Saturday, June 19, 2010

Movie Musing: Short Circuit 2 and Violence

What the Hell was up with 80's childrens' movies?

Watching Short Circuit 2, I'm struck by the realization that even Resevoir Dogs wasn't this violent. Mr. Blonde only takes an this, we watch two thugs hack the main character apart. They take an axe to him. Hitting one of the thugs in the ass with a big remote-controlled plane doesn't make that any less horrific.

Then, instead of the sob-filled conversation between a mortally wounded Harvey Keitel and Tim Roth, we get to watch Johnny 5 make his horribly maimed, spark-dripping way down the street to sad violin music. Please recall, this is after he ran through a crowd, screaming out for any sort of help, completely ignored by the confused amateur aereonauts. These are people, note, who watch a man with an axe running through a park and don't think to ask what's happening.

The 'bot can't even talk. When the sleazy swindler feller catches up to him, Johnny has to write on the wall with chalk to communicate that he is dying.

Johnny's triage instructions provide an interesting theological argument: "My memory is me. If it loses power, I die." I would have been 4, maybe 5, when I saw this movie. I'm not sure if a 5 year old needs exposure to that sort of material (though I suppose I'd been going to Sunday school for a time by then).

What renders all of this more ridiculous from the perspective of someone watching in 2010 is that Johnny proudly proclaims he has 500 MB of memory. This heart-wrenching examination of morality and survival is presented in the words of a character with less memory than the flash drive I bought years ago.

Despite, or perhaps because of, all of this, Short Circuit is very much a part of my life. When the villains are hiding their ill-gotten gems they use a bunch of plastic dinosaurs (and at least one Kaiju). I still have two of the creatures sitting on the table during that scene. Rewatching it now, I wrestle with the question of whether or not kids' movies today ought to treat their audience with a similar presumption of maturity. I know there's a vast gulf between G and PG, but I've seen PG-13 movies made in the last five years with less profanity and certainly less visceral violence.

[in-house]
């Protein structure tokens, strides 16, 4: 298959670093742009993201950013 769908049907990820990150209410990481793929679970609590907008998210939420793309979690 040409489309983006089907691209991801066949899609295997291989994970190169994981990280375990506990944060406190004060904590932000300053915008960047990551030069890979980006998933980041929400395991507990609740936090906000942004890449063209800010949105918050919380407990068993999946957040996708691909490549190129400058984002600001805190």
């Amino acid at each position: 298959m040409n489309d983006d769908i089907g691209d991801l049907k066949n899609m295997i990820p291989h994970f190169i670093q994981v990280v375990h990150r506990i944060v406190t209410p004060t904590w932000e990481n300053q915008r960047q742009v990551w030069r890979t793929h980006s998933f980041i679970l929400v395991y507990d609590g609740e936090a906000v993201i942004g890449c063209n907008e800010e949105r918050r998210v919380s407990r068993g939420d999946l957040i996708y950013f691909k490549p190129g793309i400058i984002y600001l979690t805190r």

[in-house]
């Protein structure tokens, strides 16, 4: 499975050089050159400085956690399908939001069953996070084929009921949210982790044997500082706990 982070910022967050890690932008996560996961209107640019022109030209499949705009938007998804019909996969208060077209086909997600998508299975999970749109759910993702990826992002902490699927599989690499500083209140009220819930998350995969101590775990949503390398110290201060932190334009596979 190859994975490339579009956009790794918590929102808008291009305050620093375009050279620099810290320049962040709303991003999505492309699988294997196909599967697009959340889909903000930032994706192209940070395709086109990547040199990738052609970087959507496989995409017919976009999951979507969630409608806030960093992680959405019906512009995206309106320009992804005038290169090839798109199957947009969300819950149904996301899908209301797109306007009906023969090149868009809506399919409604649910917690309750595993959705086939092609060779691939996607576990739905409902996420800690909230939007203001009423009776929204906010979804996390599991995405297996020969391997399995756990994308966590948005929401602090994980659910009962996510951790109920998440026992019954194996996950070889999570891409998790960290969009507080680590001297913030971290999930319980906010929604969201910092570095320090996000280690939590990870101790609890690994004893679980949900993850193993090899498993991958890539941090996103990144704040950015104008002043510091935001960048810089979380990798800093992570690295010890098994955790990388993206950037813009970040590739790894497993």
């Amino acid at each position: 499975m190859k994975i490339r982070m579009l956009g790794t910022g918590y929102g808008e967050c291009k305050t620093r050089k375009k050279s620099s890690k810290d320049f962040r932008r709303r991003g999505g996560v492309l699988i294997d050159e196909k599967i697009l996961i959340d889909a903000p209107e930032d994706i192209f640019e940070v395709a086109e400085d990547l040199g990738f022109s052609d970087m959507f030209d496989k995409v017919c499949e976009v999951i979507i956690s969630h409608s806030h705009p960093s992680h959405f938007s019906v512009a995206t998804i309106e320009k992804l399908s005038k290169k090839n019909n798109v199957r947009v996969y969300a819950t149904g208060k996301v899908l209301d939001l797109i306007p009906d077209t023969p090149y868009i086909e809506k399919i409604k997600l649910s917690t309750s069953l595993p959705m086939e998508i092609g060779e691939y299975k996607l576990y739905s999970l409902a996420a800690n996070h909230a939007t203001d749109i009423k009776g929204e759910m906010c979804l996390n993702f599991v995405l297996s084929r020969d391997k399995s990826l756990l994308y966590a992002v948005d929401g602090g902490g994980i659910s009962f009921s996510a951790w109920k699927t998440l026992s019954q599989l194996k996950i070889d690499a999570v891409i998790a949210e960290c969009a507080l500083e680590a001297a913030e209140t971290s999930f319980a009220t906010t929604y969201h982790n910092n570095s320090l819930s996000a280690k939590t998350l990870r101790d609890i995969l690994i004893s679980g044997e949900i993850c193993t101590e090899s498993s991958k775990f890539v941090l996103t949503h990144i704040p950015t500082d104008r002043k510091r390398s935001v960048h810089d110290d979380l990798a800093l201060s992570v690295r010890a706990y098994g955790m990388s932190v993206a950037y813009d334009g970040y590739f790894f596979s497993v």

Thursday, June 17, 2010

One Piece Makes Me Cry

The plot of One Piece: The Desert Princess and the Pirates: Adventures in Alabasta is functionally identical to that of Lord of the Rings, or even Henry V. When I weep at One Piece, it's no different than when I sob through the entirety of Branaugh's interpretation of that latter tale. The Dancer, the Detective, and the Talking Reindeer saddling up to help their friend in her deadly quest is no different than Falstaff's drunks going to war against France; it's all the same delicious, resonant stuff. Impossible odds, unrepentant villains (some of whom will obviously redeem themselves), and a conflict that will shape the fate of nations.

If you allow One Piece to distract you with its art style, or the unusual characters, you miss the point. I understand that many of the characters are strange and confusing--why is that reindeer wearing a hat, why don't that man's hands ever leave his pockets, what's with the swan-wearing crossdresser? However, if one watches the show without falling prey to these inquiries, the film makes absolute sense.

You needn't be versed in Shakespeare to understand which character is the coward, which character is playing it cool despite being in love with another, and which character is the generally goofy but profoundly driven character. The urbane villain, the misguided rebel, and the doomed retainer...these are all atavistic tropes presented in One Piece just as they are in any other work, but with more swans.

The archetypal nature of the film extends to its plot as well. It's unnecessary to understand why the princess is on a pirate ship; it's unnecessary to comprehend why her most loyal guards can turn into a bird- and dog-man respectively. I don't mean for my readers to mistake my dismissal of the need to understand these things for a rejection of the film's value. It's profoundly the opposite.

The Japanese practice of producing OVAs (Original Video Animation) is something I've come to appreciate. An OVA is usually an addendum to or remix of a successful anime series; a way of saying either "And then this happened..." or "But things might have happened this way..." The most impressive task of OVAs is that they must cram a multi-episode, if not multi-season, storyline into a few brief minutes; even if they aren't theatrical releases, OVAs need to appeal to an audience that might not be well-versed in the background material. As such, OVAs are adept at communicating everything that the viewer needs to know about the actors, and situations, with which they are presented.

The characters are archetypes, the plot is eternal, the Pluton is just a MacGuffin. Once you understand that, One Piece ranks amongst the greatest films of all time...because it's functionally identical to them along all the valences that matter.